For many people living with chronic pain, finding pain relief can be tough. A lot of trial and error is involved to find a pain treatment that works. Interventional pain management may help chronic pain patients cope with their pain. The Centers for Disease Control and Prevention (CDC) issued comprehensive guidelines for prescribing opioids for chronic pain outside of cancer treatment, palliative care, and end-of-life care. These prescribing recommendations say that non-opioid treatments are the preferred first step for treatment of chronic pain. medications should only be added after careful assessment of pain control and followed by regular evaluations of their continued need.
Drug addiction, also called SUBSTANCE ABUSE DISORDER, is a DISEASE that affects a person's BRAIN and BEHAVIOR and leads to an inability to control the use of a legal or illegal drug or medication. As early efforts to decrease opioid prescribing began to take effect, making prescription opioids harder to obtain, the focus turned to heroin, a cheap, widely available, and potent illegal opioid.
Dependence on opioid medication in order (to take your next step or get up out of a chair) due to spinal stenos or failed back surgery for example is very (very) different than taking opioids when you have NO PAIN.
Substances such as alcohol, marijuana and nicotine also are considered drugs. When you're addicted, you may continue using the drug despite the harm it causes.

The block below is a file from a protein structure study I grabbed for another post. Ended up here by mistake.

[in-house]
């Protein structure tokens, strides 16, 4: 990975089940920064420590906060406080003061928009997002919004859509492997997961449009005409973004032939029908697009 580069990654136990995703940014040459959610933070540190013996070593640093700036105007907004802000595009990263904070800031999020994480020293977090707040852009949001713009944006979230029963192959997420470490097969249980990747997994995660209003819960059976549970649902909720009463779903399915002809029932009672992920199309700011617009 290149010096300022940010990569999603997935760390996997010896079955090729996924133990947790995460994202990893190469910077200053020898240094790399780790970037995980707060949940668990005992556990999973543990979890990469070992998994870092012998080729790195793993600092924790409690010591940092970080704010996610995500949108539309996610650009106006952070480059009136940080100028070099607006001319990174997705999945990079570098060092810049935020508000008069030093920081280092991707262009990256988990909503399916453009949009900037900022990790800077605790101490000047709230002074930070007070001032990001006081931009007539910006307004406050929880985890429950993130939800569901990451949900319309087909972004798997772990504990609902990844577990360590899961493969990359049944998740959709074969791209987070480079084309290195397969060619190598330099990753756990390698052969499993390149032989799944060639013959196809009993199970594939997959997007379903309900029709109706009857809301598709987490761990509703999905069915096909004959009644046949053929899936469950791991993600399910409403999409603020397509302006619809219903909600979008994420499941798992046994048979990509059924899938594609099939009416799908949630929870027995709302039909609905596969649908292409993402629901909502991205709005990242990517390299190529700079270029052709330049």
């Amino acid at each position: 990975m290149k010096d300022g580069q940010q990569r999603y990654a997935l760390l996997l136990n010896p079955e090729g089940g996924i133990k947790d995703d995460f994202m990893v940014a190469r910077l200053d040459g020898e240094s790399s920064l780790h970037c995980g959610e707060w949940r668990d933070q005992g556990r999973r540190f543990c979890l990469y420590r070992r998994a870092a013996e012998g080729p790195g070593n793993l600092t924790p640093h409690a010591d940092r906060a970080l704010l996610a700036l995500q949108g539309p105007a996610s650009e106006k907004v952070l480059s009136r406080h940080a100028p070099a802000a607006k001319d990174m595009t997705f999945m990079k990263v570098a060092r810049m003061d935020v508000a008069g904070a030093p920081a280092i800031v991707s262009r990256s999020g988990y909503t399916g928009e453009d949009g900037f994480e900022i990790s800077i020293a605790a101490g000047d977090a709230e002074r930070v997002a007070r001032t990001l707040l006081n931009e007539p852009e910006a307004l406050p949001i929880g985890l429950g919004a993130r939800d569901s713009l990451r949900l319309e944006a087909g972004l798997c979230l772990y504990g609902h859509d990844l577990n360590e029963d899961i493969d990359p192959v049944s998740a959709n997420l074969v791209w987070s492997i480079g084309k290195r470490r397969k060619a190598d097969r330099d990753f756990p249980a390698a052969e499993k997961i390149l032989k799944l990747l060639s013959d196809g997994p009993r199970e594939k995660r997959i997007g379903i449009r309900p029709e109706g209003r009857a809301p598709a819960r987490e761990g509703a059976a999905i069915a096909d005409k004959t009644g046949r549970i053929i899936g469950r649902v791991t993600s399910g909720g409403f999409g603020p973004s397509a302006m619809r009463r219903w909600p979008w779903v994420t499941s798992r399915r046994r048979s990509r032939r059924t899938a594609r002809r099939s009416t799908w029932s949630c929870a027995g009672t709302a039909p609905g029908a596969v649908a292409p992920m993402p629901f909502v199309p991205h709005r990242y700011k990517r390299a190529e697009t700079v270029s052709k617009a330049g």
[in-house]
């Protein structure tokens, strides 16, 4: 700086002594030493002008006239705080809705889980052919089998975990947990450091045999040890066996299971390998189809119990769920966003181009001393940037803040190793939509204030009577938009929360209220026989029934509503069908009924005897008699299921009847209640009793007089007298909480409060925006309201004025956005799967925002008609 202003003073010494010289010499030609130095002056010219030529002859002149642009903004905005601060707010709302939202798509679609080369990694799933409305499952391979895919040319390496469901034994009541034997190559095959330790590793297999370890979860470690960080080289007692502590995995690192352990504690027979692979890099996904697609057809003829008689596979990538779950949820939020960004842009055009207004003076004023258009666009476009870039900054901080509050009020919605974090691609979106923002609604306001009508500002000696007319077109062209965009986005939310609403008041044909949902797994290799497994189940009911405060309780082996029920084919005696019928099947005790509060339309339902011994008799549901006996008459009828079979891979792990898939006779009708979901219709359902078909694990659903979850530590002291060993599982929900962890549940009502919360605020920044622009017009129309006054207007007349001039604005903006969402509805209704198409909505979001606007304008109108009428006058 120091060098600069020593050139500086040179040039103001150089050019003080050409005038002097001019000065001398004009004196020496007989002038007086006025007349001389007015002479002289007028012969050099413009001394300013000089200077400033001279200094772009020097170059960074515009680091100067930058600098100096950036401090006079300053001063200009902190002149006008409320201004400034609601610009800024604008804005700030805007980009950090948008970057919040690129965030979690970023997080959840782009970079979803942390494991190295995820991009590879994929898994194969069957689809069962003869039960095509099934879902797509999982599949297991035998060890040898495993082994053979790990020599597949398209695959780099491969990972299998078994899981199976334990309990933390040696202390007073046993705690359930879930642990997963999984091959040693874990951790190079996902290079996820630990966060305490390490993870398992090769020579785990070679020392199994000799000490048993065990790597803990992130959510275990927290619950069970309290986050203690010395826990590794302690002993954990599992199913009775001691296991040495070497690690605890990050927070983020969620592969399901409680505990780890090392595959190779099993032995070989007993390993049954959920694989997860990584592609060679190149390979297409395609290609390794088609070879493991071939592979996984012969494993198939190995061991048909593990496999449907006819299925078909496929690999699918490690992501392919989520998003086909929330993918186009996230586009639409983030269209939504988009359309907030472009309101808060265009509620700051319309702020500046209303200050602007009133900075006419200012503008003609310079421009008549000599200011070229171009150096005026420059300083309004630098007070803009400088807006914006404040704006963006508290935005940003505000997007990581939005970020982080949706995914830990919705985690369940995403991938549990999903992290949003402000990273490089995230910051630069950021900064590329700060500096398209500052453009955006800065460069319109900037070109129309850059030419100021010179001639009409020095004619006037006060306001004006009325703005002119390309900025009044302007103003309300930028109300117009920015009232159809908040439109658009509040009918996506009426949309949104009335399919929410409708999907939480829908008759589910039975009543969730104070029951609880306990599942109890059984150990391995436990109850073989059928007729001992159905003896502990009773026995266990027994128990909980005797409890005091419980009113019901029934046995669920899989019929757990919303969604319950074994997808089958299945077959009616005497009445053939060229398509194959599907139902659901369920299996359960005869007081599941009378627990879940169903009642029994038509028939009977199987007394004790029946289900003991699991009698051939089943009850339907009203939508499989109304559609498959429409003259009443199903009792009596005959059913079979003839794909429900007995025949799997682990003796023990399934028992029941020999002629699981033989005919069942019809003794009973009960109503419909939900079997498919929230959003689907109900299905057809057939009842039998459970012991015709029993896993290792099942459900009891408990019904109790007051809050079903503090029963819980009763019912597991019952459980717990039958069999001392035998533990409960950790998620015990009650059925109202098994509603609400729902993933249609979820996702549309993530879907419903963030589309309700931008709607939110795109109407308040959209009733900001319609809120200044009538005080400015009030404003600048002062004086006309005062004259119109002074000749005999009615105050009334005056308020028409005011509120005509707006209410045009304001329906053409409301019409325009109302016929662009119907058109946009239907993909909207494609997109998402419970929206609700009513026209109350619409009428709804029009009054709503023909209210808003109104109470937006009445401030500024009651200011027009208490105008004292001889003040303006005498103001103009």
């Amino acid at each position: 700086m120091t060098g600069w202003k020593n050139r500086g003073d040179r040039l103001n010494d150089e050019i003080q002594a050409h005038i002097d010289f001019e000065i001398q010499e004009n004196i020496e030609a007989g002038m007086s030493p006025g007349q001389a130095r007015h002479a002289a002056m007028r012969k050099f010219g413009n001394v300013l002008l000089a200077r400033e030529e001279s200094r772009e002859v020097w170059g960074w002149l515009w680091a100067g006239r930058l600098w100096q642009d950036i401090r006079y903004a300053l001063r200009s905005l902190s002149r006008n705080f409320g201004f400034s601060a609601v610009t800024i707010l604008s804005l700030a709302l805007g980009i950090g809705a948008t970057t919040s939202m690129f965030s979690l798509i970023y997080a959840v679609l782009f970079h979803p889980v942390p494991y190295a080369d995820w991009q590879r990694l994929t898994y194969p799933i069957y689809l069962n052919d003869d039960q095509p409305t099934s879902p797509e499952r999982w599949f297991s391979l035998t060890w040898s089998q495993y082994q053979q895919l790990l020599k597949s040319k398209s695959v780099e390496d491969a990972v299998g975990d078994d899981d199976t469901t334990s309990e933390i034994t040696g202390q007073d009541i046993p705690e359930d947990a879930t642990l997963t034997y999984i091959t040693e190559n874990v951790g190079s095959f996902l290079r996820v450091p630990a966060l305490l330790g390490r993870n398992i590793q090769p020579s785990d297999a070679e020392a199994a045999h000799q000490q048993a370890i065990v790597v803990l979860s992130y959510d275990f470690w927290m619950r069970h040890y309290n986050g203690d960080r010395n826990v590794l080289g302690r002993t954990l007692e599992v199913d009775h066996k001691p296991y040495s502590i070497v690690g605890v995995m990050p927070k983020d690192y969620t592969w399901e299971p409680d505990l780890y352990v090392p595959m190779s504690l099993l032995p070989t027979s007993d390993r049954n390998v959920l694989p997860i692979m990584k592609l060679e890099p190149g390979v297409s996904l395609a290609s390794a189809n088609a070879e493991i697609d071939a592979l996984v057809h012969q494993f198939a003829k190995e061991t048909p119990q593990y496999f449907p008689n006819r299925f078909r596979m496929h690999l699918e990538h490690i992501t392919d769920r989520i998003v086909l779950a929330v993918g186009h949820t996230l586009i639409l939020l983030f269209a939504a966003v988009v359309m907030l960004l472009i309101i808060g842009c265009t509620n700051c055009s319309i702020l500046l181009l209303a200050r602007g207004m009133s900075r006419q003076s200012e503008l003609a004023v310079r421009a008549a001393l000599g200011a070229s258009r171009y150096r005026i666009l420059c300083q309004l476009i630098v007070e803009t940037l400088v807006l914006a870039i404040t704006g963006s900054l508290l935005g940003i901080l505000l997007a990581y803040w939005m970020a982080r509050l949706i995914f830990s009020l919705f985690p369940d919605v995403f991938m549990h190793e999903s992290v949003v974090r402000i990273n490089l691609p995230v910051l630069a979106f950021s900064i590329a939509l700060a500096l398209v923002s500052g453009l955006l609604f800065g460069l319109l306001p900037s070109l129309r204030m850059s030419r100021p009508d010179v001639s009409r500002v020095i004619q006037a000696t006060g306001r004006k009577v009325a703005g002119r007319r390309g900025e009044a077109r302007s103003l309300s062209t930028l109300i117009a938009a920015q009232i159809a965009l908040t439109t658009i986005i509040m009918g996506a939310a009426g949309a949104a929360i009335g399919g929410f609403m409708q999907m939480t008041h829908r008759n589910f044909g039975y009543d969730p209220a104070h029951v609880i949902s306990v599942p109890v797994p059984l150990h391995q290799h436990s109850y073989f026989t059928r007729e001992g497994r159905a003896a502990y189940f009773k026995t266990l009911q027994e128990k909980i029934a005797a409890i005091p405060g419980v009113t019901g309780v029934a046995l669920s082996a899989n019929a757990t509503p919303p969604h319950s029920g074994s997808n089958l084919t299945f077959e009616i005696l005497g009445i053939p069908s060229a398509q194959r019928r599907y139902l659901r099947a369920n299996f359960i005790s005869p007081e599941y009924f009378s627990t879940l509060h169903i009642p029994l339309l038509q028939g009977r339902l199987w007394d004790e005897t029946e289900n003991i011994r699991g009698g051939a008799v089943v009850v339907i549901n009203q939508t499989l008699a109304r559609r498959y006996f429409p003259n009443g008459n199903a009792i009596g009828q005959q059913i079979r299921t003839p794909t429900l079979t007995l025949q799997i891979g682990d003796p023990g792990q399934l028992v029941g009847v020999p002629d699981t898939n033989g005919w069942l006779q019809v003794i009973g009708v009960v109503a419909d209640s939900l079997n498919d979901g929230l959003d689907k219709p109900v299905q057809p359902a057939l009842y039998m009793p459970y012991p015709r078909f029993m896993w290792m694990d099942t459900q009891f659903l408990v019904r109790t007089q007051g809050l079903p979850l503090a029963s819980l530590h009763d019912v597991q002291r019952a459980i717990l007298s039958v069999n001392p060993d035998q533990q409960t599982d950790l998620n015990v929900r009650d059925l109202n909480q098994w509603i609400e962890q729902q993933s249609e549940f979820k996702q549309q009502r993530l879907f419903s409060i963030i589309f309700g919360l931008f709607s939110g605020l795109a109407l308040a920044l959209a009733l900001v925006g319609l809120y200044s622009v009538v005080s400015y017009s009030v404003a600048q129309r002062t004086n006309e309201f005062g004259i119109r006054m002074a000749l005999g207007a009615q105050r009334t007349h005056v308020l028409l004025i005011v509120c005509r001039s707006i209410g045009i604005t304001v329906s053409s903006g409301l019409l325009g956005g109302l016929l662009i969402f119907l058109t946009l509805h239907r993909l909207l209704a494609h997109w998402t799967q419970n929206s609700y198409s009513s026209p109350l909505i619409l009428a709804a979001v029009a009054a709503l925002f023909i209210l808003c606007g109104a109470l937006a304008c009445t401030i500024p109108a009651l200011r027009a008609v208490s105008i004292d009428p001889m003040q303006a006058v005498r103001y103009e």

Drug addiction can start with experimental use of a recreational drug in social situations, and, for some people, the drug use becomes more frequent. For others, particularly with opioids, drug addiction begins with exposure to prescribed medications, or receiving medications from a friend or relative who has been prescribed the medication.
The risk of addiction and how fast you become addicted varies by drug. Some drugs, such as opioid painkillers, have a higher risk and cause addiction more quickly than others.
As time passes, you may need larger doses of the drug to get high. Soon you may need the drug just to feel good. As your drug use increases, you may find that it's increasingly difficult to go without the drug. Attempts to stop drug use may cause intense cravings and make you feel physically ill (withdrawal symptoms).
The Truth About Opioids is a comprehensive public education campaign focused on preventing and reducing misuse of opioids among youth and young adults.
In 2013 an increase in deaths related to synthetic opioids like fentanyl. The sharpest rise in drug-related deaths occurred in 2016 with over 20,000 deaths from fentanyl and related drugs. The increase in fentanyl deaths has been linked to illicitly manufactured fentanyl (not diverted medical fentanyl) used to replace or adulterate other drugs of abuse.
These videos portray first-person, true stories of young Americans with an opioid use disorder. Some viewers may find this footage disturbing.
An investigation by the US Senate Committee on Homeland Security and Governmental Affairs detailed the financial ties that exist between opioid manufacturers, advocacy groups, and medical professional societies. The report exposed patient advocacy groups and professional societies spending millions of dollars to promote messages and policies favoring the interests of the pharmaceutical industry.